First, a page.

Warm air from the Azores heats Norway
Last year at this time, the ski season had started. This year, the weather is mild and above freezing in the mountains during the first week in November.
At the beginning of October last year, the school children had their gloves, hats and jackets out. On October 21, the winter came and the first snowfall paralyzed the south.
Aftenposten reported drifting snow and cold that polished the roads and sent cars into the ditch. This weekend a year ago the first ski resorts opened, and the second week in November, electricity prices skyrocketed due to cold weather alerts.
The autumn weather over large parts of the country this week is not going to hike the electric bill much, and this is due to warm air from coming in from the south.
“The coming week will be mostly a southern wind and mild temperatures. There is warm air coming from far south. This air comes from high pressure areas to the west in the Atlantic Ocean, around the Azores, which is why it is so hot,” says meteorologist John Smit at the Meteorological Institute in Oslo.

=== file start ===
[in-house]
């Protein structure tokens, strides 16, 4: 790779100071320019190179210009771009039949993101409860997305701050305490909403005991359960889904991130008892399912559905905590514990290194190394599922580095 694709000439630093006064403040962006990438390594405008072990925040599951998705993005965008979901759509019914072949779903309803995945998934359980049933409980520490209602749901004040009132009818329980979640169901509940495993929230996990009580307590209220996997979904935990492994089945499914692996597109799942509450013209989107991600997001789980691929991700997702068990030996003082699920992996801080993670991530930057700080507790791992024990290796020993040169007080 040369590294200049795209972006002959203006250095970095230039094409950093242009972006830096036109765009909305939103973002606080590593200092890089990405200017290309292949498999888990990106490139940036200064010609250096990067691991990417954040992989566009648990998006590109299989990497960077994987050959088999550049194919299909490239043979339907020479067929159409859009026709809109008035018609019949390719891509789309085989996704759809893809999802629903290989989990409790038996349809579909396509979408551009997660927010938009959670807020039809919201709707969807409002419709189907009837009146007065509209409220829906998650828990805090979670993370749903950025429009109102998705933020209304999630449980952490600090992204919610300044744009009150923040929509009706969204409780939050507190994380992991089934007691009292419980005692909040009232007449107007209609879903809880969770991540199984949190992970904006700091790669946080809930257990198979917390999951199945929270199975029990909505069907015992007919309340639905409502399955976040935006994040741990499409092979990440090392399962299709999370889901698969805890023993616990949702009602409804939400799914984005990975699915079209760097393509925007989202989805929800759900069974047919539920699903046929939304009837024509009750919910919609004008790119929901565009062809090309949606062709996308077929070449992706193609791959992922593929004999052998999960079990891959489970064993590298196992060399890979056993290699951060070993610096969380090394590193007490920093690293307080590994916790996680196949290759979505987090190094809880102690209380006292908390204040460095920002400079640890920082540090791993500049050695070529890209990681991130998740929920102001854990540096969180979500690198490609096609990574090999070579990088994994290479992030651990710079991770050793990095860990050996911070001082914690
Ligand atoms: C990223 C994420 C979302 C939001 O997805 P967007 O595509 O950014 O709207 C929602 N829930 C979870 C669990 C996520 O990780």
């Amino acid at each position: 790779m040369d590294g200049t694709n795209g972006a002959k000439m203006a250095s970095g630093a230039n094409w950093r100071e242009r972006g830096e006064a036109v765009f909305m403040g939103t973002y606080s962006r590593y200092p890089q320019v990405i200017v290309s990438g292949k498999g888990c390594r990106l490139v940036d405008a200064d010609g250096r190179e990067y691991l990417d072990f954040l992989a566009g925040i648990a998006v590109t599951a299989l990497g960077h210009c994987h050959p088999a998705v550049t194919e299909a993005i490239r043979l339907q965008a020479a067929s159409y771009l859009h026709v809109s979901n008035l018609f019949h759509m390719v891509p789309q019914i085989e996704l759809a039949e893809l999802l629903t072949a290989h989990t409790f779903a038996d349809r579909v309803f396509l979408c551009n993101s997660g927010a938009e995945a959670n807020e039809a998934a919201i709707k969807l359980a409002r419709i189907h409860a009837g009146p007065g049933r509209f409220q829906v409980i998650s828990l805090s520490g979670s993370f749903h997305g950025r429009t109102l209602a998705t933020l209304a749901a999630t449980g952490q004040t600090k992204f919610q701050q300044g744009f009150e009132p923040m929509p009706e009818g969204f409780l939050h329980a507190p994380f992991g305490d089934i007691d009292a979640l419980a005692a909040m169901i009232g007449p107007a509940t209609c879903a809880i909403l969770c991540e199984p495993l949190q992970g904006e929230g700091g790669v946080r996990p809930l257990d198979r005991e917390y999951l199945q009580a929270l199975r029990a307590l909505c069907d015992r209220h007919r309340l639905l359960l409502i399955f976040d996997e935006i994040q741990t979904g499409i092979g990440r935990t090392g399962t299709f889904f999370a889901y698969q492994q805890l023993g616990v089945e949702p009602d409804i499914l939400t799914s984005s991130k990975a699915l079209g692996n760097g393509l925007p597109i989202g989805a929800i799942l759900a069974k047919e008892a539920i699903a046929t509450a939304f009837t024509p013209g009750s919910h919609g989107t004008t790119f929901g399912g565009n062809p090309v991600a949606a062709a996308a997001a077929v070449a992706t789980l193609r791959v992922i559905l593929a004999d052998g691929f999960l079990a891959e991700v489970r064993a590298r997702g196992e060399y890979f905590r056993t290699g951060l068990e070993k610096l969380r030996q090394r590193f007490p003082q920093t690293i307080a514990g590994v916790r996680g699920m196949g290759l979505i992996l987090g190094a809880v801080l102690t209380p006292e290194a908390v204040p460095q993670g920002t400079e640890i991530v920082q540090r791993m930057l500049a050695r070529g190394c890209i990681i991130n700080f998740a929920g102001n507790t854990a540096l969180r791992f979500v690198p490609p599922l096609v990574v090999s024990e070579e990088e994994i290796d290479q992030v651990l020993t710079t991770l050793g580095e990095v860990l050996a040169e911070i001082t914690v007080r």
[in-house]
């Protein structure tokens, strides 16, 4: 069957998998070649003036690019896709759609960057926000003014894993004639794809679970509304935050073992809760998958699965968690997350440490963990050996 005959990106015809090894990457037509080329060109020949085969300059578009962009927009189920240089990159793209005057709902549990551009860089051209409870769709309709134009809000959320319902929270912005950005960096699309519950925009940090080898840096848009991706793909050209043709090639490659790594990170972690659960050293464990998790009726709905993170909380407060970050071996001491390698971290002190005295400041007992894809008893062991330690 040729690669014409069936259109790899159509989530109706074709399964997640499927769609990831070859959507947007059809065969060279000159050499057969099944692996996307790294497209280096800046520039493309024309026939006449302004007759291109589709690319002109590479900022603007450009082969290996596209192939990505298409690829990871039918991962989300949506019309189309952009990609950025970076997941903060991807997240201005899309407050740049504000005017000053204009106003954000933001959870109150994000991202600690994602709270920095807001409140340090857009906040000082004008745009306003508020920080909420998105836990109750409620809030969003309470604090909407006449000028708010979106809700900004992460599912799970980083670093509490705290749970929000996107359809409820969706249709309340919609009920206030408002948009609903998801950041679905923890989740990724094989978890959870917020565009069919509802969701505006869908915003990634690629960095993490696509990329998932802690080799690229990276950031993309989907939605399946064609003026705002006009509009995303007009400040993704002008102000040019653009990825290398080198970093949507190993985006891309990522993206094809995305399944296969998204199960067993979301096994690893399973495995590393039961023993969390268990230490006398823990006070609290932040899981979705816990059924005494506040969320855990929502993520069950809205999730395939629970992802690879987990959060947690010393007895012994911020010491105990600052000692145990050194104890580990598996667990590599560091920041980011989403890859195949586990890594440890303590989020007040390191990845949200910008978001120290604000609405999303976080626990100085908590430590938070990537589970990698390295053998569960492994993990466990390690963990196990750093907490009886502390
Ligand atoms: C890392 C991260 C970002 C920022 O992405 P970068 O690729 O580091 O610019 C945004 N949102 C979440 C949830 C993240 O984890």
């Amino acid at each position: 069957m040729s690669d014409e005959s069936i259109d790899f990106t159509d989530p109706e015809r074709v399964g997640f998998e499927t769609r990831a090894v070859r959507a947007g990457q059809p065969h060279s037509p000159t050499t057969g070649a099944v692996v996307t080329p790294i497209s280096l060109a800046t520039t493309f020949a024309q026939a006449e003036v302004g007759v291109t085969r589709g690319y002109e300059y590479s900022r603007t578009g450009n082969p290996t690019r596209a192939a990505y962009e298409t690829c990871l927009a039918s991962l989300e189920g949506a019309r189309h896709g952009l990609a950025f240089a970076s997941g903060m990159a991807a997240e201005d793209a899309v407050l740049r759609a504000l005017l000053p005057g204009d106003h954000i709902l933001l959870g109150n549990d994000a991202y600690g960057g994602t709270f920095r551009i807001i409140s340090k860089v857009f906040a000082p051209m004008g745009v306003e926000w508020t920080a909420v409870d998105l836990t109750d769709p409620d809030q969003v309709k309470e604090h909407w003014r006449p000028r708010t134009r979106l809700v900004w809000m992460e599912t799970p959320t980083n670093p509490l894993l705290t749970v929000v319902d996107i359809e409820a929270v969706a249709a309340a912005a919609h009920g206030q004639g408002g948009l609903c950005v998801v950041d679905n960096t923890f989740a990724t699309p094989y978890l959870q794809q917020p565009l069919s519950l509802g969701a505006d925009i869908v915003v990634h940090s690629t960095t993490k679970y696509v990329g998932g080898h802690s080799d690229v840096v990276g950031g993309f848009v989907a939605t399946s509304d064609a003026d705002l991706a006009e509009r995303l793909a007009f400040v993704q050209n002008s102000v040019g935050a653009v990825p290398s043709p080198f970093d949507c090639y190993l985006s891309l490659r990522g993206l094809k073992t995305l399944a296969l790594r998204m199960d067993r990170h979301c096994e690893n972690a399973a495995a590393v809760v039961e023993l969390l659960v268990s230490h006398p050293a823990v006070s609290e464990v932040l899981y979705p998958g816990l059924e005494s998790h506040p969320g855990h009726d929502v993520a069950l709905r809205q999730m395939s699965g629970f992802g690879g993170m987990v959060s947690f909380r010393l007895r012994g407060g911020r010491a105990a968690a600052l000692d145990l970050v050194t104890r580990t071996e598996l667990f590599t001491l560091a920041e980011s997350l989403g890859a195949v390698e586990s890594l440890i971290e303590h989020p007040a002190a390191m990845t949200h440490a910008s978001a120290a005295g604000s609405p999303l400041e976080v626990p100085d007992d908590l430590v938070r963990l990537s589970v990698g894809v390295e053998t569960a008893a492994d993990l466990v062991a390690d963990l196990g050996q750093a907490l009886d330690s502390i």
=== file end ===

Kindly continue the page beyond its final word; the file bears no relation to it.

“It is very mild in southern Norway, especially in the mountains. But along the coast of Finnmark, it is down to 3.2 degrees celsius with snow on the peaks, so there is a difference between north and south.”
And the mild weather continues through the week.
“There is a high pressure system east of the country of Finland and western parts of Russia, and west of us there is a low pressure system over the British Isles. When the wind blows from the southern border, we mainly get the mild air,” says Smits.
Although it will go a little up and down with temperature, the average will be relatively mild in most parts of the country this week.
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